There was a long time competition between PCs and consoles for giving the best visual and experience inside games. Also, typically the consoles had high end specifications when they were launched, but later they age fairly quickly because the PC market had bigger competition, but still they offered a consistent and higher frame rates. How was it possible? In part there were two factors: there was no fragmentation so programmers could fully use the hardware components without coding workarounds if a specific hardware component which does no offer hardware acceleration and the second part: the hardware was open to developers (after you sign an NDA) with lower access than classical OpenGL/DirectX API.

Enter Mantle

Mantle was the idea that AMD had to offer this low level for their hardware, and they did work with a game developer (Dice) to make it more usable for "mere mortals". Mantle had a fairly small impact overall for games but a big impact for industry as big (theoretical) potential. Later Mantle was offered as starting API for Vulkan, and Microsoft's DirectX 12, Apple's Metal following suit to offer similar functionality on their (propertary) OSes.

So what is it so special about these low level APIs? (I will do my analysis based on mostly Vulkan based presentations/documentation and my (limited) understanding of DirectX 12 (and assuming that many things are similar)).

Three items are the most important:
- don't do most of "rendering" on the main thread
- move part of driver code in user-space
- don't do (any) validation in "release mode"

Don't render on the main thread

Typically rendering in a classical OpenGL/DirectX application is basically issuing drawing commands against a driver and these commands are processed on a pipeline. Also, there are pixel/vertex shaders which they do pre-post processing of pixels and geometry. For historical reason most of developers are used to draw using main thread, so the drawing has to be done waiting basically on drivers to finish all drawing.

Right now the drawing commands are right now named: Command Buffers and these command buffers can be processed in separate CPU threads, and they can be reused! Follow this presentation for more (high-level) details.

VK_CMD_BUFFER_BEGIN_INFO info = { ... };
vkBeginCommandBuffer(cmdBuf &info);
vkCmdDoThisThing(cmdBuf, ...);
vkCmdDoSomeOtherThing(cmdBuf, ...);

This thing in itself can scale horizontally on both higher spec machines but also on lower (yet multi-core) machines as ARM or Atom CPUs which is really great thing for many cores which are not that fast.

Moving the driver code in user space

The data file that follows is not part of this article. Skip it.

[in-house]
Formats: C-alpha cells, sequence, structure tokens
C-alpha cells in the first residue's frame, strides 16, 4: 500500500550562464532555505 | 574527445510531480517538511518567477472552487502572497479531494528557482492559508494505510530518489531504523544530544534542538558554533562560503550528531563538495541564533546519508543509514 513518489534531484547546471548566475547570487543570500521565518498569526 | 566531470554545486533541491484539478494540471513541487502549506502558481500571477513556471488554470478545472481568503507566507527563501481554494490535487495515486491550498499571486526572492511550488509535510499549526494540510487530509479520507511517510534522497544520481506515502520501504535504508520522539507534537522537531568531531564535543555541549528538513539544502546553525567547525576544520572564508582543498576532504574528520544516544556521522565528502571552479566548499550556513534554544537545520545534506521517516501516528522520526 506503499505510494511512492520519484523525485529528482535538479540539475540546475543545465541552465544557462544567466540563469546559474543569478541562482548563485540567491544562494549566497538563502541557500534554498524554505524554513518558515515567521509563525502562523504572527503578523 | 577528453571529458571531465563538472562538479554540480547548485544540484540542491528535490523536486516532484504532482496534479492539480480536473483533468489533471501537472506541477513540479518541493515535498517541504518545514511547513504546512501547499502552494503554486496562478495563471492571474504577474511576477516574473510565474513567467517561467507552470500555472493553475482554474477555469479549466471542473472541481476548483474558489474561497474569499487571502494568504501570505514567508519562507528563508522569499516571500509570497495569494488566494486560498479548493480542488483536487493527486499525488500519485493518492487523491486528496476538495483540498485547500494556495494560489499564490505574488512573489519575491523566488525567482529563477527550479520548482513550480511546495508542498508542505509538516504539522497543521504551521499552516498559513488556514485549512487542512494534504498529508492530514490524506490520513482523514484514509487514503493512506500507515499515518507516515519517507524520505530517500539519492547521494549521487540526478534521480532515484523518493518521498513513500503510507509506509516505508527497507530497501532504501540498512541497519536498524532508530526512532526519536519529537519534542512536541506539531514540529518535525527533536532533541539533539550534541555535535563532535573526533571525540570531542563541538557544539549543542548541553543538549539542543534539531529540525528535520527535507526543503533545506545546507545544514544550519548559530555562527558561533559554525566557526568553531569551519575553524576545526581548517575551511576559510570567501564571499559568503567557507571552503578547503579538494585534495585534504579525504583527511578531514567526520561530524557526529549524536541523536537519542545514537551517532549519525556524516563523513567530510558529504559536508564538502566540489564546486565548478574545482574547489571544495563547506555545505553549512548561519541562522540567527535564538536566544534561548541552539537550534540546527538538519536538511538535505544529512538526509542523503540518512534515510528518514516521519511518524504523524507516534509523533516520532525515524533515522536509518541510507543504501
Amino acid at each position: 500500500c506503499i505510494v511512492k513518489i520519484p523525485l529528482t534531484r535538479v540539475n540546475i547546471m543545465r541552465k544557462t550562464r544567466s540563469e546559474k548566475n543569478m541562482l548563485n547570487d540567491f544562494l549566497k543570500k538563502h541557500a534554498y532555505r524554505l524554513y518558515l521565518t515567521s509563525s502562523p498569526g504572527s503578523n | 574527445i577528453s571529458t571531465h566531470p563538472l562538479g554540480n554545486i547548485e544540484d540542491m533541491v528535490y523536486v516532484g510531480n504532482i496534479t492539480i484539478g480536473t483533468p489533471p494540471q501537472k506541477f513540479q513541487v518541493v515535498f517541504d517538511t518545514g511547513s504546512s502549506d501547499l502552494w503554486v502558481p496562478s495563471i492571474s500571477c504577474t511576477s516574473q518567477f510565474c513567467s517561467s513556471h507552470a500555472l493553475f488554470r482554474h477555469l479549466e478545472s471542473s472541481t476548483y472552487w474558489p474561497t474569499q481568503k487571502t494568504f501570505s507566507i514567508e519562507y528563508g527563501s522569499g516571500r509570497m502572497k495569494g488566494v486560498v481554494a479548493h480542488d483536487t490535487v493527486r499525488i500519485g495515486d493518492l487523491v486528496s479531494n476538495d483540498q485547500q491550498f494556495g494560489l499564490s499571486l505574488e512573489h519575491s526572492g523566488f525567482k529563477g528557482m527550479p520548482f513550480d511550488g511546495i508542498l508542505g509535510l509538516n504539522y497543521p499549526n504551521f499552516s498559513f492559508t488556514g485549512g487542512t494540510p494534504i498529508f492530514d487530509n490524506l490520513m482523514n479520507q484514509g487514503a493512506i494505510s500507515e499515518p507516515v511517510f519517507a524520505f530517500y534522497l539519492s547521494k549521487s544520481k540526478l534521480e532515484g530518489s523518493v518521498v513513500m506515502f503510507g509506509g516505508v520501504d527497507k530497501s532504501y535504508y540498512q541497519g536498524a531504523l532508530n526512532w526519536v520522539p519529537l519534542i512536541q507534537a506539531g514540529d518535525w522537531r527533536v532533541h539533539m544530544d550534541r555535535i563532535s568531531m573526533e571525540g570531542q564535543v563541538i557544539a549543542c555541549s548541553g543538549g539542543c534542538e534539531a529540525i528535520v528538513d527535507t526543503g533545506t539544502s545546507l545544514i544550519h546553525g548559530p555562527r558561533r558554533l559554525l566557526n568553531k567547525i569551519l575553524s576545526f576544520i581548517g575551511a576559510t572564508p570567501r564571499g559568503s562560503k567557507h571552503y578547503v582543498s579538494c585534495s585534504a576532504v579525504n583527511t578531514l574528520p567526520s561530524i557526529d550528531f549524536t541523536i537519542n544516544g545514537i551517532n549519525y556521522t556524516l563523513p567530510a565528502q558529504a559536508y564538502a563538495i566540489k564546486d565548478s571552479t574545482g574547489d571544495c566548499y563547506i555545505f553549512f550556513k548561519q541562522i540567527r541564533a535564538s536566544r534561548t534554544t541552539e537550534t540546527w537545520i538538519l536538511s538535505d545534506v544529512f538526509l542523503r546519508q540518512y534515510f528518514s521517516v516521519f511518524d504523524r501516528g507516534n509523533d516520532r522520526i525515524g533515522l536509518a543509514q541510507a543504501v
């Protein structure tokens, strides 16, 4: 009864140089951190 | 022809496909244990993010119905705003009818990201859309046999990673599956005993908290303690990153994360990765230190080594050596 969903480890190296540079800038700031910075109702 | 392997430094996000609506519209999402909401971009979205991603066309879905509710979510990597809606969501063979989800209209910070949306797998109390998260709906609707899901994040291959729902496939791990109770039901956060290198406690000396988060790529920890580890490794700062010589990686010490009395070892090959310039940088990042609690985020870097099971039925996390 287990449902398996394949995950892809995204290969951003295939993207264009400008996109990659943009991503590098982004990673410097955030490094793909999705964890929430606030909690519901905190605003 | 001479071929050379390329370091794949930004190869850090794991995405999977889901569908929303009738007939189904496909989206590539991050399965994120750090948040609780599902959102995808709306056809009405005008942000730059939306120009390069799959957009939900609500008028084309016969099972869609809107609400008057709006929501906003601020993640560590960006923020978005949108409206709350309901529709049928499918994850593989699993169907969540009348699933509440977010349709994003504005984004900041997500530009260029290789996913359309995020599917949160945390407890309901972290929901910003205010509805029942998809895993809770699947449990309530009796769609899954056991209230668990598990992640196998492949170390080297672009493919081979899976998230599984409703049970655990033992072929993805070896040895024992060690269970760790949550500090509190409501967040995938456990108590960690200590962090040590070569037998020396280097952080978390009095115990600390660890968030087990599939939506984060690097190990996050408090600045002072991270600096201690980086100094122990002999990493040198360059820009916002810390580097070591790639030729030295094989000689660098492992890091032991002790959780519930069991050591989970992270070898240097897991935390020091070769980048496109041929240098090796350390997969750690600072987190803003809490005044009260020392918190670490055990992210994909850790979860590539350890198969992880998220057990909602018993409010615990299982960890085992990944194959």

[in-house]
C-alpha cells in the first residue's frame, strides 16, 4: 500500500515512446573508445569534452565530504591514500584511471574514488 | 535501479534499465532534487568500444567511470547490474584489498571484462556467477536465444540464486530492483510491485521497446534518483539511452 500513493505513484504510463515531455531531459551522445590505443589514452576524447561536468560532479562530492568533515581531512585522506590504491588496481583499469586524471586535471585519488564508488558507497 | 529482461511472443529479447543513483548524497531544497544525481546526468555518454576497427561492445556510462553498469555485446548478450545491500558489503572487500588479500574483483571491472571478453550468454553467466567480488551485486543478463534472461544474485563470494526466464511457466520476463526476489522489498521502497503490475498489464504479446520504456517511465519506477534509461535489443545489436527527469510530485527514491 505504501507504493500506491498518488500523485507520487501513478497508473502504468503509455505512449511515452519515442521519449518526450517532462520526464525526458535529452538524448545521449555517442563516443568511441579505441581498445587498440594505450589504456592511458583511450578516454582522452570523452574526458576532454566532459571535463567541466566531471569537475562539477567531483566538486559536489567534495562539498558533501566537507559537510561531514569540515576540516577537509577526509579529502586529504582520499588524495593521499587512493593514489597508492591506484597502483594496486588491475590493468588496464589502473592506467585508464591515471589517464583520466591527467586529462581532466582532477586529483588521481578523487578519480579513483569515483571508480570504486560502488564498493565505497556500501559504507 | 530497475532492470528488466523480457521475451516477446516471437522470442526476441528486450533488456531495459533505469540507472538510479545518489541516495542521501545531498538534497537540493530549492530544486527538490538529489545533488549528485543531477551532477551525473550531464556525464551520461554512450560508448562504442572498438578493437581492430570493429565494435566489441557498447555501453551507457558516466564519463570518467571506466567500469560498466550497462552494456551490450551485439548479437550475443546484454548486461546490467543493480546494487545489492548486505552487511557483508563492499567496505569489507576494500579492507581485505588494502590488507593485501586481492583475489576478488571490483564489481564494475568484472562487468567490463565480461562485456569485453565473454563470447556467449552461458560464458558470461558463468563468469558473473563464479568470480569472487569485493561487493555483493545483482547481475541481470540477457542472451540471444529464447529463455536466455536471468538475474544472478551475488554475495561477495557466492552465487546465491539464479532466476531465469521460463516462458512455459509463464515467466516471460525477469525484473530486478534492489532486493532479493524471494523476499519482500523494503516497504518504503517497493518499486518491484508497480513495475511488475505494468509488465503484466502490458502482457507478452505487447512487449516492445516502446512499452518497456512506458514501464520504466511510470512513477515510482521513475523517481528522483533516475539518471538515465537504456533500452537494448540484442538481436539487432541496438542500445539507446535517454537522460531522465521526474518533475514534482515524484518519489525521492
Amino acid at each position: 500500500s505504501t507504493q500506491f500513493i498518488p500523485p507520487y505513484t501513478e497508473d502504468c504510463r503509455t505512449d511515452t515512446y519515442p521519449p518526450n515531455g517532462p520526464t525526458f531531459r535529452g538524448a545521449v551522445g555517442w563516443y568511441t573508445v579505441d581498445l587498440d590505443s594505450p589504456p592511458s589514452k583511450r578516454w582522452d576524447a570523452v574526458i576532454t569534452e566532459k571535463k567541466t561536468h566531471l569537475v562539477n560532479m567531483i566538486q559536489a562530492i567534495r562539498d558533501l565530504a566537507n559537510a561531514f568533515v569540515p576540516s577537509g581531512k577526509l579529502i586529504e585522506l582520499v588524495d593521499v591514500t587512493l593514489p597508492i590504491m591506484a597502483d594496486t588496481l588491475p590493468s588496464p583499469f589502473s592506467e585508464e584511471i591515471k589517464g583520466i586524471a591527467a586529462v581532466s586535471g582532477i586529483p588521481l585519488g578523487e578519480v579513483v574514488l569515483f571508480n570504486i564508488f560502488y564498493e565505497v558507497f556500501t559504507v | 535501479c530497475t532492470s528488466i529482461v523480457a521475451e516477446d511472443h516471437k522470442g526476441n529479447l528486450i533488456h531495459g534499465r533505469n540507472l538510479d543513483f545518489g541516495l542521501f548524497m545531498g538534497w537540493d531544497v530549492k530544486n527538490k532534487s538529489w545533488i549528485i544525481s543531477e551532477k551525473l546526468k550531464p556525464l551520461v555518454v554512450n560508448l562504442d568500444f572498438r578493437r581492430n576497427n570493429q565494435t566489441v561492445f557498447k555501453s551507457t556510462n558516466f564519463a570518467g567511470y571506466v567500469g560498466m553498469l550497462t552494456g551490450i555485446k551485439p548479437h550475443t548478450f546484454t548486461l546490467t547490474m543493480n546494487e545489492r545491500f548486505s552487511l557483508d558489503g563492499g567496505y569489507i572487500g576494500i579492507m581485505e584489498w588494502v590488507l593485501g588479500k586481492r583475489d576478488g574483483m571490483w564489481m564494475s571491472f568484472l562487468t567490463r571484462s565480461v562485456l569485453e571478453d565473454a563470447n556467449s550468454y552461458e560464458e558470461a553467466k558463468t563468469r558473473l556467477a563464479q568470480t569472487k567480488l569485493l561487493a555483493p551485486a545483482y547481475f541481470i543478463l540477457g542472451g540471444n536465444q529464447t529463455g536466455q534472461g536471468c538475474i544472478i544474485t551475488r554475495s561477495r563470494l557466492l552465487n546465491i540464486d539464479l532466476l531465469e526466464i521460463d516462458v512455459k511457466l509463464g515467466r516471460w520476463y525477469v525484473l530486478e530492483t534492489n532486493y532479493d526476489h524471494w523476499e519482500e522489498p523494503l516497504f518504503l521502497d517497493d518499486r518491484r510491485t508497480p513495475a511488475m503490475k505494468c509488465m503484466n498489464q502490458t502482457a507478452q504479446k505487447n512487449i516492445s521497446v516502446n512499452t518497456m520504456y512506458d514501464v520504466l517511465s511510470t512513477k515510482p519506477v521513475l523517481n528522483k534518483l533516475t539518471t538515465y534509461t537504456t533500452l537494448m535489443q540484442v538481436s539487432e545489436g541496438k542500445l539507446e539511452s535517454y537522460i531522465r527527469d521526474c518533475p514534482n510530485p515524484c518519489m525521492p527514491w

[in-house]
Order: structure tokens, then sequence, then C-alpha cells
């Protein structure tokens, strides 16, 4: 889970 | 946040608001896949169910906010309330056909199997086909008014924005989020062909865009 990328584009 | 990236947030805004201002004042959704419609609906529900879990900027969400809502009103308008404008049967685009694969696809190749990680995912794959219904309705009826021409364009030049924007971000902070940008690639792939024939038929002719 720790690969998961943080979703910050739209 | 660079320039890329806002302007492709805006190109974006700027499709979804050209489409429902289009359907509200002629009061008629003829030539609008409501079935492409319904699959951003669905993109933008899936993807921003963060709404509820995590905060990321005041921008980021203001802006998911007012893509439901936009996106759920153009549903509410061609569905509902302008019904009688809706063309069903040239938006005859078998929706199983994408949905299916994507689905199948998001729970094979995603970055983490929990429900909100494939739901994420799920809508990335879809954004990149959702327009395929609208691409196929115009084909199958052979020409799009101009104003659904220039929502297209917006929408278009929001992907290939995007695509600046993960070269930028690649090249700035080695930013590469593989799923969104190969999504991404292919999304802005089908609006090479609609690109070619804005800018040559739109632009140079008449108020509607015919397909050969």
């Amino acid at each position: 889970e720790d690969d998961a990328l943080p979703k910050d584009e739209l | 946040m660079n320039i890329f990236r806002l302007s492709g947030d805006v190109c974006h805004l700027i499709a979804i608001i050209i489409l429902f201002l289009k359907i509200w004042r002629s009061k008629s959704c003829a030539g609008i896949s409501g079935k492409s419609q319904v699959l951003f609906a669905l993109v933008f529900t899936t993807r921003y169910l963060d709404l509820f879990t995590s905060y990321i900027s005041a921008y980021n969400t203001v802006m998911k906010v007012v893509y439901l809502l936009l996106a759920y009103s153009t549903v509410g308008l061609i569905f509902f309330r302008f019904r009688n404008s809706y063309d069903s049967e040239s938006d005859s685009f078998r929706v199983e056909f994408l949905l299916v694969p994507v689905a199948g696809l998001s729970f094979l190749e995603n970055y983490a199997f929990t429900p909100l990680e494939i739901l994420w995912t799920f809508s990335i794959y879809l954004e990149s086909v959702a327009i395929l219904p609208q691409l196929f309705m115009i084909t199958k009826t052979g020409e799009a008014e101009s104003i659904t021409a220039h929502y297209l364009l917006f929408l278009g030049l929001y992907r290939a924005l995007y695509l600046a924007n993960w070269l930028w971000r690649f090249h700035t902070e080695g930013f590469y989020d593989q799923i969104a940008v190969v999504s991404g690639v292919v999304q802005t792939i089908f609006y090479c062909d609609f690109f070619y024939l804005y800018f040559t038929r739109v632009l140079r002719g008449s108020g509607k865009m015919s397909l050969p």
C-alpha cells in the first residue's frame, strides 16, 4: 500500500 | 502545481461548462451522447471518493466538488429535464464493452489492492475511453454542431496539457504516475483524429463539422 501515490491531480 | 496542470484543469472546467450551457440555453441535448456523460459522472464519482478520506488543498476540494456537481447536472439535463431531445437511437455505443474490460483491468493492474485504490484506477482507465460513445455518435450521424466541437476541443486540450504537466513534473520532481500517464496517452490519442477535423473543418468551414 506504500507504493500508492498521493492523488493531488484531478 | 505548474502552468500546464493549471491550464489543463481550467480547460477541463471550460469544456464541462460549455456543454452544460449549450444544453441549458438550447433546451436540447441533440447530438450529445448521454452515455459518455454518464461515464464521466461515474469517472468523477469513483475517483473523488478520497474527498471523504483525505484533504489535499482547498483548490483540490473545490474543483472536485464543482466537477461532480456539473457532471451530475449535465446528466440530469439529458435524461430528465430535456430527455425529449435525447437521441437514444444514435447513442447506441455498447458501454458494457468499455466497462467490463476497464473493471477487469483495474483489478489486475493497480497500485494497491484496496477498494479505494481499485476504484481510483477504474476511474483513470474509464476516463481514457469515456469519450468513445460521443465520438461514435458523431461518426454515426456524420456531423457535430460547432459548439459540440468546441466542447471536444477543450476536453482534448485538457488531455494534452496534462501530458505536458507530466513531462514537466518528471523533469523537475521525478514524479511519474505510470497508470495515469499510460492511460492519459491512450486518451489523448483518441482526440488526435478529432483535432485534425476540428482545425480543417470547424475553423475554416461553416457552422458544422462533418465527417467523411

These command buffers are combined in rendering pipelines. These rendering pipelines which include the pixel/vertex shaders are prepared themselves can be setup on separate threads. Pixel/vertex shaders are right now compiled from a bytecode (named SPIR-V), which makes the scripts loading and processing faster. This item is not for importance in DirectX world because Microsoft was doing it as far as I understood from DirectX 10, so if you think that your game (Dota 2, chough, chough) because it has a lot of pixel shaders to precompile, it would not gonna happen.

Moving most of processing in userspace means both good and bad things. The good thing is that good developers will not have to wait for a driver developer to optimize a specific code path which the game needs. Another good part is that having most code in user-space the code should run faster as many drivers do "Ring" switches (jumping into kernel mode) which is a very expensive call (low microseconds level, but still significant if happens tens or hundreds of times per frame draw, as a rendering time per frame should be around 16 ms). The ugliest thing I can imagine is that very often driver developers for the main video card vendors do a good job. So in this scenario I would expect that driver developers will have fewer ways to improve all games.

Don't do validation

This is why you will hear things like: even if is using one core, the processing is still 30% faster using DirectX 12 (or Vulkan). This is of course a double edged sword: you can get very weird things happening and no one can assist the developers of what went wrong.

The good thing is that Vulkan come with many validation tools in "debug" mode, so you can check the weird mismatches in the code.

Should you install Windows 10 or find a Vulkan driver?

If you are a developer working with graphics, the answer may be yes, otherwise, not sure. Try not to get hyped!! Windows 10 had huge problems at launch with some older NVidia cards (like series 500 or lower). Having DirectX 12 which theoretically would run your future unlaunched game in one year from now means very little for your today usage of your computer.

If you don't play a lot, the situation is even worse, as for most interfaces I'm aware the most time in processing is mostly: font metrics calculation, styling, layouting and like it and sadly none of them are to GPU taxing.

Would Vulkan or DirectX 12 have a big impact? I would expect that in 2-3 yers from now yes, but not because anything changed for the user, but only because the industry will upgrade naturally the software stack.